“Live at the Foxes Den” is a film with a noir soul trapped in an episode of “Glee” as told by Instagram. First-time writer-director Michael Kristoff and writer/co-star Jack Holmes serve up Jackson Rathbone as a wannabe-Sinatra-type lounge singer in this tale of a man with a past, but the film is rather reminiscent of Joan Cusack’s line of advice in “Working Girl”: “Sometimes I sing and dance around the house in my underwear. Doesn’t make me Madonna. Never will.” “Foxes Den” debuts day-and-date on VOD and in 13 markets including Los Angeles and New York on Dec. 6. It’ll soon arrive at a Redbox kiosk near you.
The film is bookended by the arrival of a mysterious package, which turns out to be intended for youthful-looking attorney Bobby (Rathbone, from the “Twilight” series), who opens it and furrows an unlined brow, accompanied by a portentous orchestral crescendo. As the music bizarrely resolves to a piano rendition of “Stranger in Paradise,” it’s two years earlier, and Bobby, still improbably young, is sitting at a table in the titular piano bar with colleagues who fill in some details: He’s dating the boss’s daughter — but not engaged to her, he takes pains to note — and is in trouble at the law firm for doing substandard work for corporate clients he doesn’t respect. As the piano begins the strains of “Old Devil Moon,” Bobby gets a gleam in his eye and sidles on over to sing as the regulars sit up and take notice.
One of the problems is that this all happens in the film’s first seven minutes. After that, the main question is whether Bobby wants to be a great lawyer (though his earlier incompetence, never fully disproved, would work against his prospects) or a lounge singer at a club that never has more than a handful of customers at a time.
The pacing is tortured. Plot doesn’t so much twist as rupture and spill forth, and character arcs, as if part of a case being built by a cut-rate lawyer, frequently skip discovery and are forgotten before summation. One six-minute stretch toward the end of the second act presents — and pretty much instantly resolves — the life-changing problems of both waitress Kat (Jocelin Donahue), who sees a dark part of her past suddenly catch up with her; and one of the regulars (Bob Gunton), who has his inheritance held up in court.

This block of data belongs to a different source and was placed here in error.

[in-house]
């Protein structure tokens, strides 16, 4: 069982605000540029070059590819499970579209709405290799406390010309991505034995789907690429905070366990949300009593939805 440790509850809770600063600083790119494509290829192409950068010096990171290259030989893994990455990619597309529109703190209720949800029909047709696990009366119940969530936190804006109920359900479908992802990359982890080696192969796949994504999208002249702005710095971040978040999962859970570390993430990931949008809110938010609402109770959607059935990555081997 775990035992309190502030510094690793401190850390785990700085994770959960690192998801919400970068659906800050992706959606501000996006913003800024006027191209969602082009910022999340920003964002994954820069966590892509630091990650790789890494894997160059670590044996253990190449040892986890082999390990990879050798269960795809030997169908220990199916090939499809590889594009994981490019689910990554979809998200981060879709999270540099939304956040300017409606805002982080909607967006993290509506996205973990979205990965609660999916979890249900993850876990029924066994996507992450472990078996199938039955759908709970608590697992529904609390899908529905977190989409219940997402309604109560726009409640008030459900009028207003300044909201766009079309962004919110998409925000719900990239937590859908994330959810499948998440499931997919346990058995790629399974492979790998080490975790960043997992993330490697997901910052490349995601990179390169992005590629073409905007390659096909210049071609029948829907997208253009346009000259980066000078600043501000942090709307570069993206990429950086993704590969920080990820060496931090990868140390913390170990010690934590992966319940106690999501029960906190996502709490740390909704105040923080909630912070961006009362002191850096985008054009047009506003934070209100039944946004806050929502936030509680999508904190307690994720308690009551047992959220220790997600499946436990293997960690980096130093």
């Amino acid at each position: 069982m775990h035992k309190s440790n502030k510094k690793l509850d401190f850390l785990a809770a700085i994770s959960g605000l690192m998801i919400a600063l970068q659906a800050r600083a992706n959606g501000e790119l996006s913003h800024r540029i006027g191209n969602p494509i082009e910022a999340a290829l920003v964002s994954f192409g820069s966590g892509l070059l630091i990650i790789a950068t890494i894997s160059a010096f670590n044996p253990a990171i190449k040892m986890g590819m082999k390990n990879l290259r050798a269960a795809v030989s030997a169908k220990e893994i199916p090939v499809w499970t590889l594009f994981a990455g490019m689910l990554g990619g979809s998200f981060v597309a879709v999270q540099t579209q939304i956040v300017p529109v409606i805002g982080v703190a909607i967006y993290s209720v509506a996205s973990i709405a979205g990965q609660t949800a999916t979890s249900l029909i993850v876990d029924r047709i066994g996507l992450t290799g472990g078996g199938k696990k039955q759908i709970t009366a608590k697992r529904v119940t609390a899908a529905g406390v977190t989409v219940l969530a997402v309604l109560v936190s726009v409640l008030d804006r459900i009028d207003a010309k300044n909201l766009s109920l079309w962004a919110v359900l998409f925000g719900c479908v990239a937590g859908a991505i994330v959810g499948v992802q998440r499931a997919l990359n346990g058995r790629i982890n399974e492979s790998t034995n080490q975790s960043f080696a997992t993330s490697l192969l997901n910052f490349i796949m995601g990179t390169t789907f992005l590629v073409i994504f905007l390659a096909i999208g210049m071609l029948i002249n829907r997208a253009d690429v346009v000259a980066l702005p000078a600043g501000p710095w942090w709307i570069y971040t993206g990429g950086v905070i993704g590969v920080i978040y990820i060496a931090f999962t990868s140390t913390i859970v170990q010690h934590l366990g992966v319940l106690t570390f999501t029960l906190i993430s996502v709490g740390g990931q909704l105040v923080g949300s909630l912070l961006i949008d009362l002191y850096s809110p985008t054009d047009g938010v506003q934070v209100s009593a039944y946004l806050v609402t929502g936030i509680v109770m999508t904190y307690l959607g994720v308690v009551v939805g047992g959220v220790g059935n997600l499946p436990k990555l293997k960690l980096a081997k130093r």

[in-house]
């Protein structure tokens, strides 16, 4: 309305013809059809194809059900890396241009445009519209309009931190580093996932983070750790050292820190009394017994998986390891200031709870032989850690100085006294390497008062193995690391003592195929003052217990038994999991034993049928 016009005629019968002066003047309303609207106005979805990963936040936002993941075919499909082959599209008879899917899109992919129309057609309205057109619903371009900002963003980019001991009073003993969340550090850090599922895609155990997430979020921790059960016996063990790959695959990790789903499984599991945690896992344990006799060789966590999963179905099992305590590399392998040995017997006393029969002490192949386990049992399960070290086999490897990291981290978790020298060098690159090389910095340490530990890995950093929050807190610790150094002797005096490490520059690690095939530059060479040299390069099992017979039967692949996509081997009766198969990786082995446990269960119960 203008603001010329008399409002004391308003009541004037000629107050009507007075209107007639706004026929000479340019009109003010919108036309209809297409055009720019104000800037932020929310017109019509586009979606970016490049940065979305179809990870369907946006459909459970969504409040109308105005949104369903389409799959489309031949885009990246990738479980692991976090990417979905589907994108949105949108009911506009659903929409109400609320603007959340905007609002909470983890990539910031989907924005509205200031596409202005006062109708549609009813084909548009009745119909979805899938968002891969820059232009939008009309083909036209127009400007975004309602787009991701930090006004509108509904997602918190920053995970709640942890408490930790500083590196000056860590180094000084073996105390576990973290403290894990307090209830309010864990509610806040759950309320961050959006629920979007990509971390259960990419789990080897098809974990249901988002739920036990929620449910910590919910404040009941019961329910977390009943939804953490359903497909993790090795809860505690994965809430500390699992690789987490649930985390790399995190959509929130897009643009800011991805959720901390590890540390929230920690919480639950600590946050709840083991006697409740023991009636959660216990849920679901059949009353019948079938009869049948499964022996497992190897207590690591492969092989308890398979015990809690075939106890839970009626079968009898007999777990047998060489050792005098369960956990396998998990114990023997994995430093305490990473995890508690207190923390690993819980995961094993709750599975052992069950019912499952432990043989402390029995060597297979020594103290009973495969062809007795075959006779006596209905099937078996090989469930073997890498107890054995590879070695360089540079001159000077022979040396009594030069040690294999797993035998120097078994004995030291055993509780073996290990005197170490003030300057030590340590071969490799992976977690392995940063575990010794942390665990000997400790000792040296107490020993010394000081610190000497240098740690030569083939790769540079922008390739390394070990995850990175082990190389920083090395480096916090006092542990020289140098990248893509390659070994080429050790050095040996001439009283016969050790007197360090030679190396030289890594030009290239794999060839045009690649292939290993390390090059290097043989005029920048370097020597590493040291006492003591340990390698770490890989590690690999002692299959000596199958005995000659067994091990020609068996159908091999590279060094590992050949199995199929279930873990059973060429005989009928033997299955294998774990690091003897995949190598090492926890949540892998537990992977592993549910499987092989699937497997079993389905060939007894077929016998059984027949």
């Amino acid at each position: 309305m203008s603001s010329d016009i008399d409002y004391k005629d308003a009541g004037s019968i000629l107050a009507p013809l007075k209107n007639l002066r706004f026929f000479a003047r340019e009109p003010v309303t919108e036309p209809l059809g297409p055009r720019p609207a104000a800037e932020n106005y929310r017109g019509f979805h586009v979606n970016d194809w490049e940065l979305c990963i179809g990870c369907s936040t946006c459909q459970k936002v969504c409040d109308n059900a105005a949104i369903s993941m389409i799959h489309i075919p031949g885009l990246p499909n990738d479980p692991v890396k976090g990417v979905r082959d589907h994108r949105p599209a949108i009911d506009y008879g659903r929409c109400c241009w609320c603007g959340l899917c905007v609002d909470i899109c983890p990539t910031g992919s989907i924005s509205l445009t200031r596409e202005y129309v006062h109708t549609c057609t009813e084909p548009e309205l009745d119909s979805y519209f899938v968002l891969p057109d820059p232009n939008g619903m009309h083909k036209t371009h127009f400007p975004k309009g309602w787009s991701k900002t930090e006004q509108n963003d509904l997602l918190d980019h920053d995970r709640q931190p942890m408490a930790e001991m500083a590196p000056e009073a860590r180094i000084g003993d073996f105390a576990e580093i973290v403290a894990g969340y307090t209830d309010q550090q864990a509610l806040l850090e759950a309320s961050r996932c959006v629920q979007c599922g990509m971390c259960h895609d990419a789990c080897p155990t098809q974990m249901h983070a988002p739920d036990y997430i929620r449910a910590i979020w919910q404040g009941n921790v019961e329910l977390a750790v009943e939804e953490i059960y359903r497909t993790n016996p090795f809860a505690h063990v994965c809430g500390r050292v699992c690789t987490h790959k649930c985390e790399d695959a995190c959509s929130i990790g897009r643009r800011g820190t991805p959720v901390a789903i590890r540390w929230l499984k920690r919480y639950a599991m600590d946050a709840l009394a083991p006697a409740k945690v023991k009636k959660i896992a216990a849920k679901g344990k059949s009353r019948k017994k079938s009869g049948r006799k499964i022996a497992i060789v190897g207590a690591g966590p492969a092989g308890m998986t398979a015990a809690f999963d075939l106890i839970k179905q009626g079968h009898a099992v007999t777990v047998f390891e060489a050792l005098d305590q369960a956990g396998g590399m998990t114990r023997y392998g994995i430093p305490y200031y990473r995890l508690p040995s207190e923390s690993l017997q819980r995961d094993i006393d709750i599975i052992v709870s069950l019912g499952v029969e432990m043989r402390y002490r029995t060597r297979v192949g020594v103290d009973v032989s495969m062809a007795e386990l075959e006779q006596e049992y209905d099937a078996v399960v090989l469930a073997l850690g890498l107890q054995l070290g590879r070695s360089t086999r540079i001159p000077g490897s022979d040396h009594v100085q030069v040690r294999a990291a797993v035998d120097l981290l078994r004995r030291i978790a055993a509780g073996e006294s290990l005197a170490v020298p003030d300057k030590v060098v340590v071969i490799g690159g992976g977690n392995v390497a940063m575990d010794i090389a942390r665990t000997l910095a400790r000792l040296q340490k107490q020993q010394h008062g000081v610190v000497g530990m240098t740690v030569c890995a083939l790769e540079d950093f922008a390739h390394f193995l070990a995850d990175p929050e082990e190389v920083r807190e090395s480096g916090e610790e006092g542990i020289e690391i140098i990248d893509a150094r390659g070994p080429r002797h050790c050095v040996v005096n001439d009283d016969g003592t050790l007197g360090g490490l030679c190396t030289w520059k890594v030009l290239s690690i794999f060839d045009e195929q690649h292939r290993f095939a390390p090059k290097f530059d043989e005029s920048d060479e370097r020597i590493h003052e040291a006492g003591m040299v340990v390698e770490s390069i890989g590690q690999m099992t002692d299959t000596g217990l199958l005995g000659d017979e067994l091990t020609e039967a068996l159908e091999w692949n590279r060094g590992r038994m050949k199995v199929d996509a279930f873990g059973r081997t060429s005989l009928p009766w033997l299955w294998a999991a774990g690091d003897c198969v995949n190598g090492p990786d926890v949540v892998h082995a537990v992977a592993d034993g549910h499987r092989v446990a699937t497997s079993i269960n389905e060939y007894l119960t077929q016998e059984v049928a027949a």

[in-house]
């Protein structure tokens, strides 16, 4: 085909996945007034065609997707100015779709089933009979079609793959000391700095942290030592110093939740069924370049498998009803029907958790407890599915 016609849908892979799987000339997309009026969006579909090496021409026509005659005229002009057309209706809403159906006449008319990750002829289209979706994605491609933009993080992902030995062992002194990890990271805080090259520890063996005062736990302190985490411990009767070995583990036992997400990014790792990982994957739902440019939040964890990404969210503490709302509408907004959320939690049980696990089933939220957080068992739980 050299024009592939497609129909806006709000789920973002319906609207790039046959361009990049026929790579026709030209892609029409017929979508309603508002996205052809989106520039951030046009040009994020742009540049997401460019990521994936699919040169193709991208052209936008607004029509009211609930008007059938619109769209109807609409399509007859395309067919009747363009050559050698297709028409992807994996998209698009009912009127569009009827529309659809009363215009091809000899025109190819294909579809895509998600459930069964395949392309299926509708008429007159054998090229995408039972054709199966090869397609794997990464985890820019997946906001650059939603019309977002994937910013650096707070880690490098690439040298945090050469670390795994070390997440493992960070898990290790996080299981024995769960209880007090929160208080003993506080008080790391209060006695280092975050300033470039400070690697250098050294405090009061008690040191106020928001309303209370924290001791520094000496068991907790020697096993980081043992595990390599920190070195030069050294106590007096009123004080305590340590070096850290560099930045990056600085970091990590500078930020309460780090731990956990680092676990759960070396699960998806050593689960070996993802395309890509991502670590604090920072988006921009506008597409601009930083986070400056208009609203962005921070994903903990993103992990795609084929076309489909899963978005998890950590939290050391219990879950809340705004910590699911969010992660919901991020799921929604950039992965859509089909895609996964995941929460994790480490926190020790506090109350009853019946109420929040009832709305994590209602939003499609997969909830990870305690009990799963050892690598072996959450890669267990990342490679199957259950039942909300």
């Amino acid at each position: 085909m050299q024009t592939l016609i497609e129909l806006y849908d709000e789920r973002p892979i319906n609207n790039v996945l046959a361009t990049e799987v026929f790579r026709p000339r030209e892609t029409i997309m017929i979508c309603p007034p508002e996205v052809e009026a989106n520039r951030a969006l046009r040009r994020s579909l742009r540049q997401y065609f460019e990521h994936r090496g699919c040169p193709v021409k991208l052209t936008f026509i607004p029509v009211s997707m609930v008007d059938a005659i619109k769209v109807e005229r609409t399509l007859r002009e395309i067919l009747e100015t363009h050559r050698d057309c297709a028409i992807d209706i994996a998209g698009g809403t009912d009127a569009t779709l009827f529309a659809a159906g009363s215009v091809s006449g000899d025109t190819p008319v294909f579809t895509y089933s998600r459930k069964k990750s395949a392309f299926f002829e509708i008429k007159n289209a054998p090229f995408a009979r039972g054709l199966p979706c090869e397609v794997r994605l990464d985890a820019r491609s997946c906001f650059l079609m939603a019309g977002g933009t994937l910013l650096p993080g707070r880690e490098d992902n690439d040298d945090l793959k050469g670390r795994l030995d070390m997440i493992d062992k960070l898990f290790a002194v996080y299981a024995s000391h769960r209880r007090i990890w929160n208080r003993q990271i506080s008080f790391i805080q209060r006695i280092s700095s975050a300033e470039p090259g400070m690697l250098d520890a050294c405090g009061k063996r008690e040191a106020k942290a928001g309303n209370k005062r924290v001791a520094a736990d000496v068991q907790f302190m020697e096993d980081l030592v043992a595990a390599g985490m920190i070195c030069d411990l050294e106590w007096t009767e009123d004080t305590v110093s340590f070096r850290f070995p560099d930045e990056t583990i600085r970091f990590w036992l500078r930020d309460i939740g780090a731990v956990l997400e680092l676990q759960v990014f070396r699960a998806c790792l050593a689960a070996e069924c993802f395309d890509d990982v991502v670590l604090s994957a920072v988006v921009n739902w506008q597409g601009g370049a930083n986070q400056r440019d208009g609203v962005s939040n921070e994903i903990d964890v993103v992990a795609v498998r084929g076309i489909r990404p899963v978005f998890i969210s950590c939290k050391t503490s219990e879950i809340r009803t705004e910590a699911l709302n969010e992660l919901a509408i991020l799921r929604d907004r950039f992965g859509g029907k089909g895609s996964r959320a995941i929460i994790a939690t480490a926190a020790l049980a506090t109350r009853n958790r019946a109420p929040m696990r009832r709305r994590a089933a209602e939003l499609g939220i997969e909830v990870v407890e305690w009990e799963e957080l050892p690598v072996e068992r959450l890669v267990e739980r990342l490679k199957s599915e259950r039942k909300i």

The backstory of acerbic pianist Chad (Holmes), key to the film, is also raised late, much of it for the first time in the third act, as he suddenly battles a drinking problem and darker issues that don’t match the movie’s comparatively light tone. A 12-step meeting at which Chad leads the group in a version of “What Do You Do With the Drunken Sailor” is funny, but undercuts the pic’s later attempt at a serious finish.
Great names in literature and the arts pop up repeatedly, as if simply referencing Shakespeare, Hemingway or Milton can somehow confer writerly depth. Frequent scenes show various characters agreeing on how wonderful a singer Bobby is and, later, how great an attorney he’ll be, as if saying it makes it so. Similarly (and inexplicably), although the club’s sparse clientele appears to be dwindling, not growing, the joint is packed for Bobby’s marquee debut.
Rathbone is an affable lead, but lacks the gravitas to hold together a film that often isn’t sure of how it wants to get where it’s going. His voice, while strong, is stuck at cruise-ship level, and the two-year timeframe works against his efforts to develop a character with a murky past. Holmes, who wrote three of the songs as well as the script, gets off some of the pic’s best lines as Chad, but seems to be acting in a different movie, giving the whole shebang the feel of a vanity project.
Most of the younger supporting thesps, many from the smallscreen, can’t hide their roots, though Donahue has some fine moments. Brian Doyle-Murray as the club owner is saddled with a one-note role, though Elliott Gould, while not used to best effect, gets to sing and dance briefly with Rathbone in a scene that shows off the older actor’s movie-star charisma.
Tech credits create a TV ambience, though Rodney Taylor’s 35mm lensing imparts the textured look of an earlier era. Still, shooting the low-budget film in the pricey format may have been a limiting factor in retakes, which would have benefited more than a few scenes here. Editing is at times jarring, with sometimes risible musical cues.
Since the film clearly will serve as a calling card for some of its principals, perhaps the Edward Albee epigram at the end of the final credits roll is apt: “Sometimes it is necessary to go a long distance out of the way in order to come back a short distance correctly.”